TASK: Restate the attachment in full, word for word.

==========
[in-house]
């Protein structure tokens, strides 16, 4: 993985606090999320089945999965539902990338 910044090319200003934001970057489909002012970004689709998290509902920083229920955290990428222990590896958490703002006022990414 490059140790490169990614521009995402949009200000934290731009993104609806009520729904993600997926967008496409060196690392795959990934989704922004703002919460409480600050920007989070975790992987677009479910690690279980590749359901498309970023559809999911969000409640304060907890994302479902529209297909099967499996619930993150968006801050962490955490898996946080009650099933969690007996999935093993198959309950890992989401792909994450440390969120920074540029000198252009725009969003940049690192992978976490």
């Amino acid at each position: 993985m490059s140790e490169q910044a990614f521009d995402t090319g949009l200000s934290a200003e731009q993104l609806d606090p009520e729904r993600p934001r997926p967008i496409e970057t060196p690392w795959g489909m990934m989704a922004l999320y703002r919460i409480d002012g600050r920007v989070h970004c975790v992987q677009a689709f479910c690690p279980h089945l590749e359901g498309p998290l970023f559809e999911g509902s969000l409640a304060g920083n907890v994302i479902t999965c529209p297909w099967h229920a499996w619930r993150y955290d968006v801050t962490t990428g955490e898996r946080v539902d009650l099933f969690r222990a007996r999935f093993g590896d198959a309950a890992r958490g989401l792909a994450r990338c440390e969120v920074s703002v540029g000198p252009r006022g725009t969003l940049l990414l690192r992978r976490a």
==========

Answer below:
[in-house]
């Protein structure tokens, strides 16, 4: 993985606090999320089945999965539902990338 910044090319200003934001970057489909002012970004689709998290509902920083229920955290990428222990590896958490703002006022990414 490059140790490169990614521009995402949009200000934290731009993104609806009520729904993600997926967008496409060196690392795959990934989704922004703002919460409480600050920007989070975790992987677009479910690690279980590749359901498309970023559809999911969000409640304060907890994302479902529209297909099967499996619930993150968006801050962490955490898996946080009650099933969690007996999935093993198959309950890992989401792909994450440390969120920074540029000198252009725009969003940049690192992978976490």
């Amino acid at each position: 993985m490059s140790e490169q910044a990614f521009d995402t090319g949009l200000s934290a200003e731009q993104l609806d606090p009520e729904r993600p934001r997926p967008i496409e970057t060196p690392w795959g489909m990934m989704a922004l999320y703002r919460i409480d002012g600050r920007v989070h970004c975790v992987q677009a689709f479910c690690p279980h089945l590749e359901g498309p998290l970023f559809e999911g509902s969000l409640a304060g920083n907890v994302i479902t999965c529209p297909w099967h229920a499996w619930r993150y955290d968006v801050t962490t990428g955490e898996r946080v539902d009650l099933f969690r222990a007996r999935f093993g590896d198959a309950a890992r958490g989401l792909a994450r990338c440390e969120v920074s703002v540029g000198p252009r006022g725009t969003l940049l990414l690192r992978r976490a």